It’s amazing to now be in a position where a wide range of contributors are featured in each issue, and it’s an absolute pleasure to include some incredible illustrations and photos in the magazine, as well as to be able to speak to clothing brands and artists about the beautiful game and what it means to them. It’s great to know that you are helping people to reach new audiences through the magazine, and their content also brings amazing quality to it, so I really enjoy working with a range of different collaborators knowing that we both benefit.

I still have so much to learn, and there are so many things I’d love to do in the future, in terms of features, interviews and themes, and I hope that every issue will have a slightly different feel, exploring different areas of the game and telling the lesser known stories, whilst also covering more well known ones but from a new and alternative perspectives.

MB: Have Bristol City featured yet? Are you looking to tell any stories from Bristol football?

JG: Maybe a special edition could be on the cards – I’d love to work with the club to produce that! A few photos of Ashton Gate manage to find their way into each issue, and City do get a mention in the article on the Championship, I’ll have to do a nice feature on football in Bristol at some point – without being too biased!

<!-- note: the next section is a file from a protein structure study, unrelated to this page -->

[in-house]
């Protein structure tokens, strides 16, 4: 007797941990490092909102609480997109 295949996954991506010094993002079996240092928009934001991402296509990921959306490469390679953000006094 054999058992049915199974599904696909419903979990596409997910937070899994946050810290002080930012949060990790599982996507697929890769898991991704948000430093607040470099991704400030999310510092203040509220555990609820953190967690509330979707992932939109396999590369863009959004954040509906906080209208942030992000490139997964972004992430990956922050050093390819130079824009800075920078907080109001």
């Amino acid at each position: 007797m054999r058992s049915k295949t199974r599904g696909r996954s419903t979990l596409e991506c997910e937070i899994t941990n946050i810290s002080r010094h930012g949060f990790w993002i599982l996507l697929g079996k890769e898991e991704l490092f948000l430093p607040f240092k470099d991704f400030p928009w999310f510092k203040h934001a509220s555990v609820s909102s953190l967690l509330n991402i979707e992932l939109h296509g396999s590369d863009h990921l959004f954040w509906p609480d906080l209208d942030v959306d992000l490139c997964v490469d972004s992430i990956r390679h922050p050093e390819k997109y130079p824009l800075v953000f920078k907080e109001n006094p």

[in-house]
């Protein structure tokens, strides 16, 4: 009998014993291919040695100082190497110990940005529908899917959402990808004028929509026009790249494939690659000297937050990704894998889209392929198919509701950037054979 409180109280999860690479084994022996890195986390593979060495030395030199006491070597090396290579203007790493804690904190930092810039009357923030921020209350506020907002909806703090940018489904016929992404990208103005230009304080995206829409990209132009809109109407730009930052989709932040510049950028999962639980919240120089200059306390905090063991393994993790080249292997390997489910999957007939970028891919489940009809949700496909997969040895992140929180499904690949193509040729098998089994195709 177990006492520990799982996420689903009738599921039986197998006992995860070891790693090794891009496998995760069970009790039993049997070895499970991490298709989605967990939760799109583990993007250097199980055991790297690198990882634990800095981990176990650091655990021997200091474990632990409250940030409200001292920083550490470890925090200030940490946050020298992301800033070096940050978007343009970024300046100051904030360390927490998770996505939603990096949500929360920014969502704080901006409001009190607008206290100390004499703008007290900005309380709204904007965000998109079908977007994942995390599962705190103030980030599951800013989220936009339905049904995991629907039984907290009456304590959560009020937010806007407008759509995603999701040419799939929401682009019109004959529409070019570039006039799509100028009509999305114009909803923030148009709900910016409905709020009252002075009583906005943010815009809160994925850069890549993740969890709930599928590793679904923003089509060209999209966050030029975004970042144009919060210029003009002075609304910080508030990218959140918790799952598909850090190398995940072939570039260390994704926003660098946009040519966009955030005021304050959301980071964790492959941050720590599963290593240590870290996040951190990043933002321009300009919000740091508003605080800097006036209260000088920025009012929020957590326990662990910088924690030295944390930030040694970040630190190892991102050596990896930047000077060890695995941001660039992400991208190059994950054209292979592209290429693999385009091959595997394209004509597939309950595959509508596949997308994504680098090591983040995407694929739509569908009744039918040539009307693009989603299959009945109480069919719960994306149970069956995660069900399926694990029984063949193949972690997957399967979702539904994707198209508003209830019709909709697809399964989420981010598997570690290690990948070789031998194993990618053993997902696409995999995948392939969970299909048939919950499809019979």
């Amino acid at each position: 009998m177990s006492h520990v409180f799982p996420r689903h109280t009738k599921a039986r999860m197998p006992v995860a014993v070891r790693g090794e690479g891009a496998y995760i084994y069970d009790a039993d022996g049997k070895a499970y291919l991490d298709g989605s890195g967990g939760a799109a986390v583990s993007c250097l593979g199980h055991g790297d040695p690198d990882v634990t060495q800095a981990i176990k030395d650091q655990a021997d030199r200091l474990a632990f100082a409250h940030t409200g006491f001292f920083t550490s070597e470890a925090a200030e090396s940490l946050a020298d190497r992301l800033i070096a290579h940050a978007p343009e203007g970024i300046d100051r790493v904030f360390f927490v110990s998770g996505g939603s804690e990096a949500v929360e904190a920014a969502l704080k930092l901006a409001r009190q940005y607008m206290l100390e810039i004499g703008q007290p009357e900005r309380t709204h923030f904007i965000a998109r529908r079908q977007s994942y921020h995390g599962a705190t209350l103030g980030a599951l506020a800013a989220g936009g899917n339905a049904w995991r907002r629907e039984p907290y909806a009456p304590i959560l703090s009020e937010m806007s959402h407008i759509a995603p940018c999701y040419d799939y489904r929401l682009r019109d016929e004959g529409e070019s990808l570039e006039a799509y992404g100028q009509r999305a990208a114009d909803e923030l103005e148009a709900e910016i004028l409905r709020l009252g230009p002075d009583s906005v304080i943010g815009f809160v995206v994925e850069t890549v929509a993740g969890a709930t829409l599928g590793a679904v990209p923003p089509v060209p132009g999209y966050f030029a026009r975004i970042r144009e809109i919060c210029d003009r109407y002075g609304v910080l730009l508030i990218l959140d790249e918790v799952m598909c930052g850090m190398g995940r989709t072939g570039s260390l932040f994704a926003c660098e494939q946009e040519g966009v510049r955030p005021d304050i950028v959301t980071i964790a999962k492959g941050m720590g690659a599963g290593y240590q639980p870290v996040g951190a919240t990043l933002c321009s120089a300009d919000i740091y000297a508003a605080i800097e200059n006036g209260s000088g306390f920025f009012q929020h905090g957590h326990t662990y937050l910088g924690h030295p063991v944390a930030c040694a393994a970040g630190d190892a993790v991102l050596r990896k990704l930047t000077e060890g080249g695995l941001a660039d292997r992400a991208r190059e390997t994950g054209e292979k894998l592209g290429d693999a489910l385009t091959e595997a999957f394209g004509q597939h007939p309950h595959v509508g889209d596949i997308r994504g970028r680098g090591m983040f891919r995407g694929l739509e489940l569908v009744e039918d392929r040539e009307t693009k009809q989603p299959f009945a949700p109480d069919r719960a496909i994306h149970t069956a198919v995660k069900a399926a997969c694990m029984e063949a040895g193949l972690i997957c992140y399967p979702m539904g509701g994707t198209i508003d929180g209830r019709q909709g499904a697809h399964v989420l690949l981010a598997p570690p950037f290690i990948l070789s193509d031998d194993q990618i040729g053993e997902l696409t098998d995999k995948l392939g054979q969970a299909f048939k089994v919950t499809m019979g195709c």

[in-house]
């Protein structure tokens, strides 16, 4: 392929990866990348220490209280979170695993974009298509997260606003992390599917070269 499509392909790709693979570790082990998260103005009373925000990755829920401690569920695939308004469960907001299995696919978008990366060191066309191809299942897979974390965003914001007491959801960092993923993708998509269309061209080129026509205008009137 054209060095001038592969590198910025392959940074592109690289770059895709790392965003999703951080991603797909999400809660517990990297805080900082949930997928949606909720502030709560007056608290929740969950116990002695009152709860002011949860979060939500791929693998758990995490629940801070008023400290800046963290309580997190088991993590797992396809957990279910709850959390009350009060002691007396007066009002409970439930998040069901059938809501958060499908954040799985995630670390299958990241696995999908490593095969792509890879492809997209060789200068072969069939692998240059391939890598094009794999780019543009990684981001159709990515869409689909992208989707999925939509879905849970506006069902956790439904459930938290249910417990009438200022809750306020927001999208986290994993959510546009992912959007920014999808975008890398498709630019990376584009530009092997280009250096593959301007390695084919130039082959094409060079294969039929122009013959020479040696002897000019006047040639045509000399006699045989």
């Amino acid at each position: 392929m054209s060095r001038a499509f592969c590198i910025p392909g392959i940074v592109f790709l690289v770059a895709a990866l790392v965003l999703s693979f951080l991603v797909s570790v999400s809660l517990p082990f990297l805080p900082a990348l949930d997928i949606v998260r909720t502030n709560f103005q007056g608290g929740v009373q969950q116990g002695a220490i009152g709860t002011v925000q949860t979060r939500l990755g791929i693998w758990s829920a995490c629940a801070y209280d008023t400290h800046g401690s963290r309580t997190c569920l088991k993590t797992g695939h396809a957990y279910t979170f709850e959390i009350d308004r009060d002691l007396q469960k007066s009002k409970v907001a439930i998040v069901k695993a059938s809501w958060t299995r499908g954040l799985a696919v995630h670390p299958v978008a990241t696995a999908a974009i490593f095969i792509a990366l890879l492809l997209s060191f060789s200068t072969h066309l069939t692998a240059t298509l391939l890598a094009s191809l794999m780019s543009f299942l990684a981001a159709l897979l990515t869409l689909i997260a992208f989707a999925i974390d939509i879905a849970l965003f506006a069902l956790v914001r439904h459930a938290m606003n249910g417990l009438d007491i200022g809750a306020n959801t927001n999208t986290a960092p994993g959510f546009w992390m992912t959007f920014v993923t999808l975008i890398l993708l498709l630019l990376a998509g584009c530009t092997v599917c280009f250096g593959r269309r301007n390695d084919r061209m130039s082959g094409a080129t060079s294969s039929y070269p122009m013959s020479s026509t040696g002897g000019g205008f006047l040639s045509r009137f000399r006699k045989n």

A few of my friends play for Portishead Town Ladies so it was great to follow and document their story over the last few seasons, they are a brilliant team and have had some great runs in the FA Cup, so it was great to be able to share this with a wider audience through the magazine. There are so many brilliant stories to be told at all levels of the game, and I’ll definitely look to include some more from Bristol and beyond in future issues.

MB: What does it feel like to have now made three magazines? What next for the magazine do you think?

JG: It really is such a great feeling, and I’m so grateful for all of the support that the magazine has received so far – it really wouldn’t be anything without its readers so I’d like to say a huge thank you to everyone who has bought a copy. Work on issue four has started in the very early stages, and looking further ahead there are a few special editions I’d like to make, I’m also thinking of doing a few podcasts soon and maybe some short documentary-style videos in the future.

It’s been a fantastic experience so far and running the magazine in my spare time is something I really love. Bristol is such a great city for starting a small business and I really encourage anyone looking to pursue an idea to go for it and if you are passionate about your idea and believe in it, other people will too!